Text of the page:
analyzed and interpreted data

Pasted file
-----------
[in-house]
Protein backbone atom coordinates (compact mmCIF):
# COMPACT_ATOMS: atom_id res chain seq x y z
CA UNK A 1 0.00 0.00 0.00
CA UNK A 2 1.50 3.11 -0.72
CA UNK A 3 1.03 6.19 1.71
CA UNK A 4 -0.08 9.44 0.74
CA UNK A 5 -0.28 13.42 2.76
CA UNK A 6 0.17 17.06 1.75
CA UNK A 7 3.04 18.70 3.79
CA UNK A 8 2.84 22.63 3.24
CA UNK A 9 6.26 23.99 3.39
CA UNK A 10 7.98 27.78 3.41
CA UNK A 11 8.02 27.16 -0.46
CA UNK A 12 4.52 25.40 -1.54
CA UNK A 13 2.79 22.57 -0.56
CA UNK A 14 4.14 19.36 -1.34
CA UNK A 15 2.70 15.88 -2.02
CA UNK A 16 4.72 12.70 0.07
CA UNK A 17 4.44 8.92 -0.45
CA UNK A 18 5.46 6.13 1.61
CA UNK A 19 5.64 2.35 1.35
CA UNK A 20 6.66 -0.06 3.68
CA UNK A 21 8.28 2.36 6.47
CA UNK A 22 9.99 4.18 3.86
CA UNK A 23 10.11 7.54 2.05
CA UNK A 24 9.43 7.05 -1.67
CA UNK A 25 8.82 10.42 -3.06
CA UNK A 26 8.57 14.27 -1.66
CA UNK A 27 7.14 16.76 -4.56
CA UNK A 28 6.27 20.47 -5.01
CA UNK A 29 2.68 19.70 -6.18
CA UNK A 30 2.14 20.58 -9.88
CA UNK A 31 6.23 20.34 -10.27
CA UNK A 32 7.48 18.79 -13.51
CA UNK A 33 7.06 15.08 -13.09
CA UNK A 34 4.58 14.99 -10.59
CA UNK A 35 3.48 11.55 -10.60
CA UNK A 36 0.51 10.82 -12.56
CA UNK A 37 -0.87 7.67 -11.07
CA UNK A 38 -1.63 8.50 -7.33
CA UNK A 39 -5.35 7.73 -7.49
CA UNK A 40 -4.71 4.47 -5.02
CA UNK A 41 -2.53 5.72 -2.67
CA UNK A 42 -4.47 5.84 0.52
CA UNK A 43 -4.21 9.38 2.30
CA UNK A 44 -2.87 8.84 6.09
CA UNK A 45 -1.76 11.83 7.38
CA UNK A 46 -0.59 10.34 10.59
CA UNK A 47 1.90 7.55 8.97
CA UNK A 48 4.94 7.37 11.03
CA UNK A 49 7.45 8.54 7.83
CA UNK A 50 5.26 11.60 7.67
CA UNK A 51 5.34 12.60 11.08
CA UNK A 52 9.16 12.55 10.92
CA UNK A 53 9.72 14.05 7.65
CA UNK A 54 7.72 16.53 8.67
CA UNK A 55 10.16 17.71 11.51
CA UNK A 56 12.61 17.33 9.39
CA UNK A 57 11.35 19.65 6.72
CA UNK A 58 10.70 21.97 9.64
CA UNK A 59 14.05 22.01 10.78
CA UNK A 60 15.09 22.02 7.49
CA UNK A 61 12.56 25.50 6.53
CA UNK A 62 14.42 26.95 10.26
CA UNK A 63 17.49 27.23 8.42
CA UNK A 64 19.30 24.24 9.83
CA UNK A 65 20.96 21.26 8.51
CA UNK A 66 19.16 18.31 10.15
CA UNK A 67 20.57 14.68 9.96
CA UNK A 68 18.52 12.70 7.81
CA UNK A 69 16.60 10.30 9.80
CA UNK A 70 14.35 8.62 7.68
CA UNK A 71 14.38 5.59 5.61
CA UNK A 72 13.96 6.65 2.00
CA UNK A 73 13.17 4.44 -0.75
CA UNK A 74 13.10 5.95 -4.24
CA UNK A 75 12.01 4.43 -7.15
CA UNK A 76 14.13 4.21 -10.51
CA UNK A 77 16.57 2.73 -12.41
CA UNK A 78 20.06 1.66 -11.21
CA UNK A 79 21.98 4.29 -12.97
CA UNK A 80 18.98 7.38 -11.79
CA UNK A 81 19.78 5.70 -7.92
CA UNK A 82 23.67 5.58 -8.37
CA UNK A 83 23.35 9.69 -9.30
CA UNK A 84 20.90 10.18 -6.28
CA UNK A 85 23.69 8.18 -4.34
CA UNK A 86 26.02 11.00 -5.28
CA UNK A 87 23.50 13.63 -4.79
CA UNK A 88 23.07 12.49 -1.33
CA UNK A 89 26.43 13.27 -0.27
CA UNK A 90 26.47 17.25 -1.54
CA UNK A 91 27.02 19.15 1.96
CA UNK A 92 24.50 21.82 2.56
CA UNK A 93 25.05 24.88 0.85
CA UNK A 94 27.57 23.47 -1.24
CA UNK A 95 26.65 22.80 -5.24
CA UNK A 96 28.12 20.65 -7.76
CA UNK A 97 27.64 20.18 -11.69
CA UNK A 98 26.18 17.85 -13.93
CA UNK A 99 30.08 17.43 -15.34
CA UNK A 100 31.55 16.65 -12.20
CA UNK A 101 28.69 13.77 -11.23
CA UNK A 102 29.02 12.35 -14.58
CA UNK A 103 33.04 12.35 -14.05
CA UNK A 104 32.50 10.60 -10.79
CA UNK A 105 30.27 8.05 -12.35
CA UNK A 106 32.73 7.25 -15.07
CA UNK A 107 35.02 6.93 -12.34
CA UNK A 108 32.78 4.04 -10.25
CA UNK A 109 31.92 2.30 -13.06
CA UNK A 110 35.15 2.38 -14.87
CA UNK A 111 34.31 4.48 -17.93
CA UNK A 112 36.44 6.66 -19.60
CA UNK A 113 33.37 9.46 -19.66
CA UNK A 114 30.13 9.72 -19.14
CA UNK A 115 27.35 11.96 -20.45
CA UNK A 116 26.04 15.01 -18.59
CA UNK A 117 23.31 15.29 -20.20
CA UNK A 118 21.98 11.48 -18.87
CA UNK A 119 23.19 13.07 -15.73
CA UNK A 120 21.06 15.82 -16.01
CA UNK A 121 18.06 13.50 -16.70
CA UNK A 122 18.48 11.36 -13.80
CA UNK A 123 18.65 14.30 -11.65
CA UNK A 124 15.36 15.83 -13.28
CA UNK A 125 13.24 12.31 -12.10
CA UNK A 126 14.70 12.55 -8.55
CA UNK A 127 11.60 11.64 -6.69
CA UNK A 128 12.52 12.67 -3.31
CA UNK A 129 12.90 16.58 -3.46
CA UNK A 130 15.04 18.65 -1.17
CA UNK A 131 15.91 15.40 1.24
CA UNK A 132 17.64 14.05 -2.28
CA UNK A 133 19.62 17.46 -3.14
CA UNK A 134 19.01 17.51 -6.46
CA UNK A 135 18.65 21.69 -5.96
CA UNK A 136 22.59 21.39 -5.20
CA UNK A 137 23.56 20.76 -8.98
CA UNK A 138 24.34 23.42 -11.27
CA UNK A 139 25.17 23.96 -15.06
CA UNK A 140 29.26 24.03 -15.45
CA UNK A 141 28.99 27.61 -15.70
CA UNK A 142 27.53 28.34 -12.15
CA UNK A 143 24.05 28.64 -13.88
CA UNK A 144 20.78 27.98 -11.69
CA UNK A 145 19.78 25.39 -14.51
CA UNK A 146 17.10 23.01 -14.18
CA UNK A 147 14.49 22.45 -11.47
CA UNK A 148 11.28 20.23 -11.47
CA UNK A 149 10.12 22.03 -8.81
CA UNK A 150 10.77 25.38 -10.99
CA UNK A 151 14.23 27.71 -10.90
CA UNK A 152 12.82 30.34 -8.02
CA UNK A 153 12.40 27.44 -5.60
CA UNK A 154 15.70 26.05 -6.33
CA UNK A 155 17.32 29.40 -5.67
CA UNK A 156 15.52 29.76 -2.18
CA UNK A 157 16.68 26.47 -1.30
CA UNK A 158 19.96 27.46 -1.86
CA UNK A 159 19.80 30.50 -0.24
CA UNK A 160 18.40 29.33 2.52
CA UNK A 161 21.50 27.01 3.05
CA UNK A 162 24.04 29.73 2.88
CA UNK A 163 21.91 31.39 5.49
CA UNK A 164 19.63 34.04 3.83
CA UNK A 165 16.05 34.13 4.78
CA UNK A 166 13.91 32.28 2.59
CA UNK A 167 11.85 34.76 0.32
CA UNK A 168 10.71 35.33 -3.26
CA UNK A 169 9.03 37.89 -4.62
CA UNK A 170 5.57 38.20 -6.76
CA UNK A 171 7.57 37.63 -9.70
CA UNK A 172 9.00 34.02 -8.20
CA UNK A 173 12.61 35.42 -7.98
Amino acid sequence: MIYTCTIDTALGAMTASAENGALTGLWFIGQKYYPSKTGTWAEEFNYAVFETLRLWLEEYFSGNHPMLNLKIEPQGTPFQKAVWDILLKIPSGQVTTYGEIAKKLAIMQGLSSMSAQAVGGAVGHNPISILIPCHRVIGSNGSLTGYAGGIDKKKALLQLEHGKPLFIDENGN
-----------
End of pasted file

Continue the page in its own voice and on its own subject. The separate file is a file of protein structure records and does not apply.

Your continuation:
analyzed and interpreted data. Levels of human -fetoprotein (AFP) were monitored in the serum of animals. Immunohistochemical and gene expression analyses were also completed on xenograft tumor samples. BLI signal indicative of tumor growth was seen in 55% of HepG2- and Huh-6-injected animals after a period of four to seven weeks. Increased AFP levels correlated with tumor growth. MRI showed large MI-136 intrahepatic tumors with active neovascularization. HepG2 and Huh-6 xenografts showed expression of -catenin, AFP, and Glypican-3 (GPC3). HepG2 samples displayed a consistent gene expression profile most similar to human HB tumors. Intrahepatic injection of HB cell lines leads to liver tumors in mice with growth patterns and biologic, histologic, and genetic features similar to human HB tumors. This orthotopic xenograft mouse model will enable clinically relevant testing of novel brokers for HB. Introduction Hepatoblastoma (HB) is the most common malignant liver tumor seen in children1. The disease is usually most often diagnosed in patients under five years of age and is usually sporadic but can also be associated HDAC9 with familial adenomatous polyposis, Beckwith-Wiedemann syndrome, or prematurity2. Five-year overall survival (OS) of patients with stage I and II disease is usually above 95%, but patients with stage IV disease have a five-year OS rate of about 40%3. Standard treatment for HB consists of medical procedures and high dose, non-targeted chemotherapy, which leads to multiple damaging and long term side effects, including ototoxicity and cardiotoxicity4C6. Thus, new treatment strategies are needed, especially for high-risk patients. To date, HB research includes studies with hydrodynamic injection of oncogenes for liver specific expression7, as well as subcutaneous and intrasplenic murine xenograft models8C10. Unfortunately, these models do not recapitulate the disease seen in a majority of patients, which is a large primary tumor encompassing one to four segments of the liver3. Mice with tumors generated with hydrodynamic injection develop multifocal nodules within the liver, and the organ is usually eventually entirely replaced by tumor. This may be representative of patients that present with tumor in all four segments of the liver, but this is only a small percentage of patients3. With the subcutaneous and intrasplenic xenograft models, tumors can be quickly generated in genetically identical animals from the human HB cell lines Huh-611, HepT18, and HepG212. In the subcutaneous model, injection of all three cell lines led to growth of tumors, depending on the strain of mice and time elapsed since injection MI-136 of cells8,9. In the intrasplenic model, immunodeficient mice were directly injected with HepG2, Huh-6, or HepT1 cells into the spleen. The Huh-6 and HepT1 tumor cells, but not HepG2 cells, then migrated to the liver, giving rise to intrahepatic tumors9,10. Of note, animals that MI-136 underwent splenectomy just after injection more readily designed intrahepatic tumors10. These tumors were small, multifocal nodules that again do not represent the disease typically seen in children. Notably, there is one published study of injection of HepG2 cells into the portal vein to generate intrahepatic tumors, but the focus in this work is usually use of this model for drug testing for hepatocellular carcinoma (HCC)13. Thus, although these models have contributed to the field, none truly recapitulates the disease. For effective preclinical studies to be performed, a true intrahepatic orthotopic xenograft model that accurately replicates the human disease is essential. We have successfully developed an intrahepatic patient-derived xenograft (PDX) model of HB using patient specimens14. Other groups have also examined subcutaneous and intrahepatic growth of patient-derived liver malignancy tissues as models of HCC, including an interesting study in which tumors composed of sorted human liver malignancy stem cells (hLCSCs) were produced subcutaneously15,16. Since these tissues have limited availability due to the rarity of the disease, we wanted to develop and characterize an intrahepatic, orthotopic xenograft model using commercially available HB cell lines. In addition, cell line derived xenograft models can be better standardized and are not dependent on tissue quality of surgical samples that usually have MI-136 been exposed MI-136 to chemotherapy. In this paper, we describe the development and characterization of such an intrahepatic xenograft HB mouse model. Human HB cells were injected into.